Section 1: Compute Resources
Section 2: Storage Options
Section 3: Networking Services
The course is part of these learning paths
Google Cloud Platform has become one of the premier cloud providers on the market. It offers the same rich catalog of services and massive global hardware scale as AWS as well as a number of Google-specific features and integrations. Getting started with GCP can seem daunting given its complexity. This course is designed to demystify the system and help both novices and experienced engineers get started.
This course covers a range of topics with the goal of helping students pass the Google Associate Cloud Engineer certification exam. This section focuses on identifying relevant GCP services for specific use cases. The three areas of concern are compute, storage, and networking. Students will be introduced to GCP solutions relevant to those three critical components of cloud infrastructure. The course also includes three short practical demonstrations to help you get hands-on with GCP, both in the web console and using the command line.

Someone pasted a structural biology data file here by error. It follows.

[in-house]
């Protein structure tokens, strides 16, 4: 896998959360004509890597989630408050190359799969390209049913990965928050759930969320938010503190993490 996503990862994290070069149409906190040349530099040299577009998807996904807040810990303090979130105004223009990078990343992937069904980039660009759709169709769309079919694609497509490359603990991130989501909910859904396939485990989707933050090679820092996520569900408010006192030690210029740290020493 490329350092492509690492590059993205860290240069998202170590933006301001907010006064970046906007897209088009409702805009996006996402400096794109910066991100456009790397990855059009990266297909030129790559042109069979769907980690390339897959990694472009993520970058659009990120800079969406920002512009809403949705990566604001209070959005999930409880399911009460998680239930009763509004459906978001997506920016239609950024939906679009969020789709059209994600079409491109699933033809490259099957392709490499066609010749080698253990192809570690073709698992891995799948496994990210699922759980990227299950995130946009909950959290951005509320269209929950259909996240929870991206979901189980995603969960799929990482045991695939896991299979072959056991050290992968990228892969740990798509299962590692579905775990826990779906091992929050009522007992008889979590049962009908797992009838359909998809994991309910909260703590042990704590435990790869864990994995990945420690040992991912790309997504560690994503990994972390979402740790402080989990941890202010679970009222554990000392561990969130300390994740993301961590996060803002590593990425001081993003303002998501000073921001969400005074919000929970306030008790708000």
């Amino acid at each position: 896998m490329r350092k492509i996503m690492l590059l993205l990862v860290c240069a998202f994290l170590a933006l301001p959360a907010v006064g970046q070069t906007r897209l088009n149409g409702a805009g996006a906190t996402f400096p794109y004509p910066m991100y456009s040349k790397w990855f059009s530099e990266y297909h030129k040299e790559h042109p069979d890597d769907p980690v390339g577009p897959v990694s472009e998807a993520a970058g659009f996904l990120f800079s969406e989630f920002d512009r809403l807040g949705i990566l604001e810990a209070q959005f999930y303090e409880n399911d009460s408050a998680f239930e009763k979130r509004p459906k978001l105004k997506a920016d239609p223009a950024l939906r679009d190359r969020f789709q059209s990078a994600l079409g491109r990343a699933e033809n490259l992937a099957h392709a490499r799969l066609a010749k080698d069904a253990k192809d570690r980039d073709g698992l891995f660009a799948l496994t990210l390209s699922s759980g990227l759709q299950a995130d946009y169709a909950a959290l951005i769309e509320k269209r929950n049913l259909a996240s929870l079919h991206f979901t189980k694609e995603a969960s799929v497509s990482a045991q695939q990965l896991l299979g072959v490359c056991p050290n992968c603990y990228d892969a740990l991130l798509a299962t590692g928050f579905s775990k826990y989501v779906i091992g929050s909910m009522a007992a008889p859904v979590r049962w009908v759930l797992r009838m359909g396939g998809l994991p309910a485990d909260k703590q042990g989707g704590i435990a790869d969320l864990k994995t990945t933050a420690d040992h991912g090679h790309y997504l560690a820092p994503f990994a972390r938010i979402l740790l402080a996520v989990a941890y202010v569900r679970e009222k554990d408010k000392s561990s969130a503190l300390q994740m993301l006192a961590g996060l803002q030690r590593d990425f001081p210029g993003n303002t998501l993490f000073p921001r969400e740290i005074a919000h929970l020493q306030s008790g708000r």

By the end of this course, you should know all of GCP’s main offerings, and you should know how to pick the right product for a given problem.
- Learn how to use Google Cloud compute services and determine which products are suitable for specific use cases
- Learn how to use Google Cloud storage services and determine which products are suitable for specific use cases
- Learn how to use Google Cloud network services and determine which products are suitable for specific use cases
- People looking to build applications on Google Cloud Platform
- People interested in obtaining the Google Associate Cloud Engineer certification
To get the most out of this course, you should have a general knowledge of IT architectures.
Welcome to the third and final practical Google Cloud demonstration as part of this course. In this video, we're going to go over how to use GCP network services in the Google Cloud web console. There are three specific services we're going to showcase here: VPC, load balancers, and Cloud DNS. We will work with an existing instance and see how we can change VPC configurations such as firewall settings. We'll then create an external load balancer for a back-end service and we'll take a closer look at Cloud DNS to see how zones are created and configured.